(Rare Noise 102)
BECOMING QUARTET/One Track Mind: I've always been amazed at people that can keep in touch with their old classmates. Here's a bunch of jazzbos that met in college and have really taken it to the next level of the game, banding together to be a band much in the same way as a bunch of law students that graduate and start their own firm. Playing with a sound that'll have you convinced this is a lost date someone at Concord found going through Fantasy's acquisitions and was compelled to release, these cats are already there/here and it's just a matter getting the word out. A completely exciting mainstream release, everyone should stream it, but beware, that'll only be an ad for wanting to have a hard copy of your own. Killer stuff.
HOIA /Scavenger: Guitar driven prog rock that'll have you thinking prog is becoming as much of an international language on it's own, like jazz. Loaded with sturm and drang enough to keep the average ‘misunderstood' suburban kid from thinking he's alone on this big, blue marble---the message is there for anyone that wants to find it. The cat behind it all knows his stuff.
SHUMAUN/One day Closer to Yesterday: If the kids of yesterday are the parents of today, will today's parents feel as out of the loop when their kids are digging this prog rock that deals with what alienation is in a connected world? Ah, the more things change.... Hormonal release music for the suburbs where beat driven music just won't cut it.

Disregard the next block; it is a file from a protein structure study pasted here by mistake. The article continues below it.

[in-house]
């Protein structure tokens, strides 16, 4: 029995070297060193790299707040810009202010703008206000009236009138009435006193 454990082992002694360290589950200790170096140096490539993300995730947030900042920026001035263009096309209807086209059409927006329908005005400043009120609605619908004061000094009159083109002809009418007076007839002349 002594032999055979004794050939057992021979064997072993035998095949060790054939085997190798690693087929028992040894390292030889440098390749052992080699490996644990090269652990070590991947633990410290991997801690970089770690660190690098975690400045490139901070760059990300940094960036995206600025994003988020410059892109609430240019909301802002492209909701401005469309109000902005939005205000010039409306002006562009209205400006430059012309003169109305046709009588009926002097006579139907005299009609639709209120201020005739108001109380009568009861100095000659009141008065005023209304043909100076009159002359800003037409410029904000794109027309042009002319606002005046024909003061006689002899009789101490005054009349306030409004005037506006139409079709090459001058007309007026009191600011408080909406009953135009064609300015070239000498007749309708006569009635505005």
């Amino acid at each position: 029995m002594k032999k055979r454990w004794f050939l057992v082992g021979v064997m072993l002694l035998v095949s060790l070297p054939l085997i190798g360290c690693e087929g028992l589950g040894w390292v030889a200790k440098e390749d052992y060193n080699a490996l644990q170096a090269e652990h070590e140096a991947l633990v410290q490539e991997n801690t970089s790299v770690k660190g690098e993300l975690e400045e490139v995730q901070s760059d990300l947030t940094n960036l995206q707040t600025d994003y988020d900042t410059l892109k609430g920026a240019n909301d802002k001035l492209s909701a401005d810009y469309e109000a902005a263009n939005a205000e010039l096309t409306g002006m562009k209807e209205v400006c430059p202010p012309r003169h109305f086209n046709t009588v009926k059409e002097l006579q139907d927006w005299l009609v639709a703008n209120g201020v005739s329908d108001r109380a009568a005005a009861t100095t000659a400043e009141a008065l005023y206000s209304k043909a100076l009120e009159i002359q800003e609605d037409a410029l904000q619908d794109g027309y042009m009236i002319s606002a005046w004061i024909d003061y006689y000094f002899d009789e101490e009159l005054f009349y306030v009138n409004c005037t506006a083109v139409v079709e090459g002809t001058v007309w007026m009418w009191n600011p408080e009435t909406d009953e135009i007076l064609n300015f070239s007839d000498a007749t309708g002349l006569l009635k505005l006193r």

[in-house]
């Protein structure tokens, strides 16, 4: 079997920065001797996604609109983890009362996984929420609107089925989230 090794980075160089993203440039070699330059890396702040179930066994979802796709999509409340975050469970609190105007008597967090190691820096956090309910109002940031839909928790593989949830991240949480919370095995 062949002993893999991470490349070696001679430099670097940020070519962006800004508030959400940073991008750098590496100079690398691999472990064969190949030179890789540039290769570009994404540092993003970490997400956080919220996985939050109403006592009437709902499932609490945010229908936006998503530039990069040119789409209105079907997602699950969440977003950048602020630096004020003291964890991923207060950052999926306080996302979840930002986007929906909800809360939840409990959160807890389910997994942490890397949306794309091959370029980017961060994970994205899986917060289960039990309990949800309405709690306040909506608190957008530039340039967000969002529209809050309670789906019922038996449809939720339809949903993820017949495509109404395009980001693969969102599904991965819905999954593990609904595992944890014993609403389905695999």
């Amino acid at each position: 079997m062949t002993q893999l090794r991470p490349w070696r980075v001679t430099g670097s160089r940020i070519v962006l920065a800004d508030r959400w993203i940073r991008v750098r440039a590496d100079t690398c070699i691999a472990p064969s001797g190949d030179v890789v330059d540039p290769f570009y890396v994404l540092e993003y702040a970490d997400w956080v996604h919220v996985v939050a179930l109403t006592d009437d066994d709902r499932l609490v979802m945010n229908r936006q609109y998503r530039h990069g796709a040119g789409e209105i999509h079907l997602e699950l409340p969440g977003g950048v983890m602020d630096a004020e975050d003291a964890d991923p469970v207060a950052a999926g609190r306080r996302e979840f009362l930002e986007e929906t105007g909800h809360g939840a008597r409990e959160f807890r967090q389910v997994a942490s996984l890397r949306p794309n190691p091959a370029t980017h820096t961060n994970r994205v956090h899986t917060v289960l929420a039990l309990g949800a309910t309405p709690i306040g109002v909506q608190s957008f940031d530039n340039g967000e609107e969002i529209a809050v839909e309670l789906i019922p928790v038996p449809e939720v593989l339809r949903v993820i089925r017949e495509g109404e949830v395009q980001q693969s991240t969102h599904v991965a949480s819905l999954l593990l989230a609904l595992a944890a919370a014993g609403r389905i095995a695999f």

OERK/Ramagehead: There's always going to be teens that see the dark side and want someone to understand. The latest from a label that's been providing that soundtrack for over a generation, the kids today don't want to share he bad times with the' rents, they wan their own gloom and doom and this is a full on slab of same. You don't even need black clothes to get into it. Even skate punks get the blues.
KINETIC ELEMENT/Face of Life: Prog rockers that are known to take their own sweet time between albums are finally back with their latest. Playing with a passion that finds them somewhere between Zappa and pissed off punks, these vets know how to stand and deliver. A sonic assault that's melodic in it's bombast, is this as mainstream as prog gets? A 21 gun salute to getting through those dizzy years.
BE-BOP DELUXE/Sunburst Finish: Can you improve upon a 43 year old record that had a naked chick in heels on the cover and spurred the band to take guitar driven prog rock to arenas as that's the direction the biz was headed in at the time? You can expand it, add bonus tracks and remix it, but maybe not improve it---although it's been unavailable forever. The set that saved guitar whiz Bill Nelson from being a footnote, he lost his album rock snobbery and found the key to make real rock for the masses, a feat to be applauded. Still a must have for people that worship at the alter of guitar gods.
Volume 43/Number 103
February 12, 2019
830 W. Route 22 #144
Lake Zurich, IL., 60047
CHRIS SPECTOR, Editor and Publisher
Copyright 2019 Midwest Record